Sometimes it takes a couple of years before a wrestling superstar is able to find his or herself as a performer. Not all talents arrive fully formed, and a little experience goes a long way in turning a rookie into a potential legend. For this reason, WWE generally likes to wait a little while between hiring a new wrestler and making them the face of the company, regardless of what they achieved elsewhere. Nine times out of ten, the worker will be able to prove themselves to the McMahon family and earn the push they probably deserved all along.
Unfortunately, that leaves another 10% to fall through the cracks, their talents never recognized on the level they should have been. How exactly this happens differs in every case, though it generally comes down to the whims of Vince McMahon and his executive staff, who rarely admit their mistakes. Maybe the wrestler has an unusual look or accent, gave one bad interview, or simply looked at a McMahon wrong one day backstage. Whatever the case, the real losers in this situation aren’t WWE execs or even the wrestlers, but rather the fans, who then miss out on great entertainment because Vince isn’t paying attention to his roster.
Worst of all are the wrestlers who get ignored and cast aside for longer than just a few months, many of whom were left on the backburner for full years or even decades at a time. In most of these cases, there’s absolutely no explanation for how McMahon ignored what he had for that length of time, leaving countless missed opportunities behind. Keep reading to learn about 15 sports entertainers who WWE wasted for the longest time.
15. Shinsuke Nakamura
Believe it or not, it’s already been over a full year since “The King of Strong Style” Shinsuke Nakamura announced he was leaving New Japan Pro Wrestling behind for a stint in the WWE Universe. Despite Nakamura’s status as a former IWGP Champion and his decade-plus wrestling in main events, WWE decided he needed time to adapt for an American audience and sent him to the developmental territory, NXT. On one hand, their hesitation made sense. American audiences have been notoriously slow to accept wrestlers who didn’t speak English, yet Nakamura wasted no time in proving in English was at least good enough that wouldn’t be a problem for him. The WWE Universe also wasted no time in begging the McMahon’s to bring Nakamura to the main roster, chanting his name during the main event of WrestleMania the night after he debuted in NXT. It’s hard to imagine a more clear cut example of a crowd telling the McMahon family what they want and where they want it, but all WWE has done in response is put Nakamura in back and forth feuds with no real payoff instead of calling him up and pleasing the crowd.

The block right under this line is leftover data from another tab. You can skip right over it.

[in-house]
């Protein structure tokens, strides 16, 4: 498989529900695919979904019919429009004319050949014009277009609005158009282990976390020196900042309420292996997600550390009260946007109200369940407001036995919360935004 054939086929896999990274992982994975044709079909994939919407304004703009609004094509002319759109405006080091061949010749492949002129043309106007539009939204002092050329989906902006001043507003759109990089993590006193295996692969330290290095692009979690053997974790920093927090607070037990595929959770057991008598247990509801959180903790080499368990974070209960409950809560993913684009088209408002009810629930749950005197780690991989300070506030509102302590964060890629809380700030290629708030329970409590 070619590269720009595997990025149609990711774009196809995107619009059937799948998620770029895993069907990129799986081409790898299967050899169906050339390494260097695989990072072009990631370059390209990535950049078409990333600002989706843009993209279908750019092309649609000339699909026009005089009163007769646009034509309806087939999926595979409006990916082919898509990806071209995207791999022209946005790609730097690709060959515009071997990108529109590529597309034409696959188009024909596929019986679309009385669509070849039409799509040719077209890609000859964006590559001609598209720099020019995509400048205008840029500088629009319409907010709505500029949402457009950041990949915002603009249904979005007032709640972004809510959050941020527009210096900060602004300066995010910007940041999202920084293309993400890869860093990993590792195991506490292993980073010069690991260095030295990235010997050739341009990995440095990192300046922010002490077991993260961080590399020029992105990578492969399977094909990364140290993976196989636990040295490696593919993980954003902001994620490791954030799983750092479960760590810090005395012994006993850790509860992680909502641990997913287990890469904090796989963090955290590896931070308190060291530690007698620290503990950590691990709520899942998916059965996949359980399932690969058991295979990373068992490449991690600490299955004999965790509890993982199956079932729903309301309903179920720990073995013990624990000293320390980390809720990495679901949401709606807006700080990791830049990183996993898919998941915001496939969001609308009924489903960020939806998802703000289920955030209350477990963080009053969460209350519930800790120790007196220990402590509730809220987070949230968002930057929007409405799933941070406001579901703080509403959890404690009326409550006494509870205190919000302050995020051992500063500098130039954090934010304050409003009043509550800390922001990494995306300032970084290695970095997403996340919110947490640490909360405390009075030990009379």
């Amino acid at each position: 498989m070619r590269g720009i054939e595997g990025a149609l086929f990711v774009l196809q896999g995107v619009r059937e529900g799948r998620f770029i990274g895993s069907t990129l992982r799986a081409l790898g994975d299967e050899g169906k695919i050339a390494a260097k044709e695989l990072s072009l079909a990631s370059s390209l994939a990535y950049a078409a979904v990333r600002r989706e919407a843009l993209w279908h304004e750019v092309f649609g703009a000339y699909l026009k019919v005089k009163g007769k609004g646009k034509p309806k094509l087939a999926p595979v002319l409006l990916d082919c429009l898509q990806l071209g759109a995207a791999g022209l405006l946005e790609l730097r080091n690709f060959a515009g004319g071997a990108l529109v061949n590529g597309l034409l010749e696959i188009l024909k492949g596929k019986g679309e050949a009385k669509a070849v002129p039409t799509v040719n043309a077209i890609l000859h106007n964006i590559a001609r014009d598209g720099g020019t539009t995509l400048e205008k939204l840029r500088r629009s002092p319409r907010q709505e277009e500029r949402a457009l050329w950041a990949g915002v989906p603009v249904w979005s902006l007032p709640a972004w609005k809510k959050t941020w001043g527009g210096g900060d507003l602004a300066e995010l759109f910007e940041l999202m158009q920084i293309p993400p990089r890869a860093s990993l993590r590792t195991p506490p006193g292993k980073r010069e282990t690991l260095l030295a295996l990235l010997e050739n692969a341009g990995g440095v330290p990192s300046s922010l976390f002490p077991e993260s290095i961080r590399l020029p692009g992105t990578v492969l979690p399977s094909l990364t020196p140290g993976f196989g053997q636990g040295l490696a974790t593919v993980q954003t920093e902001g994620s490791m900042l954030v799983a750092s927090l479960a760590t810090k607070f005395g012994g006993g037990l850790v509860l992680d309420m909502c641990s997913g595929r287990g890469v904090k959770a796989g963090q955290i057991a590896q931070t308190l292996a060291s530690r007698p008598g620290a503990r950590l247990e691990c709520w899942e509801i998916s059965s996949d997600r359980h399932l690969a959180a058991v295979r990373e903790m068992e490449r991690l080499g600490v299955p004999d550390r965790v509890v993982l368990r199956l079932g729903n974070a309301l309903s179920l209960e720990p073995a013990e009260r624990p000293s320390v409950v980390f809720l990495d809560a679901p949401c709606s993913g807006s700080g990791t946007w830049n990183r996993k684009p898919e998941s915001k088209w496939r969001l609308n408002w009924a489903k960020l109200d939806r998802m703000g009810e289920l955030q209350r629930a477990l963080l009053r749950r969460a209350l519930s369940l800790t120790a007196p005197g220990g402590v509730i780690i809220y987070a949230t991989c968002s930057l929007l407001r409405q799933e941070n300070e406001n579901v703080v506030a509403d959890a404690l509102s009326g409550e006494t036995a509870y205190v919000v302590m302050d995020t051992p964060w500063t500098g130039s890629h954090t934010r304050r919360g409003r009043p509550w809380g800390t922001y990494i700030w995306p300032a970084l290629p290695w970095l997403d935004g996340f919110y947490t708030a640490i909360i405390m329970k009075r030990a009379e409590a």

14. Barry Horowitz
One of the most recognizable jobbers in the WWE Universe for the better part of a decade, Barry Horowitz was essentially James Ellsworth in super slow motion. After working for WWE as a jobber to the stars on and off from 1987, Horowitz was almost randomly given some microphone time on Monday Night Raw in 1995, both times earning an incredible amount of audience sympathy for his never say die attitude. In all fairness, WWE never hired Horowitz to be more than an opening match loser, so seeing the crowd respond to him in this way must have been a surprise. Nonetheless, it was a shock that should have come much, much sooner, because all it took was Barry opening his mouth to go from a zero to a potential hero. Once Horowitz finally started winning against Skip, the pops he received were enormous, and WWE very easily could have transitioned him into a role as a real player. Instead, they quickly made him a comedy character in a wacky tag team with Hakushi, wasting him all over again. Hakushi soon left and Horowitz was back to being a full on jobber, making the entire experiment a confusing failure.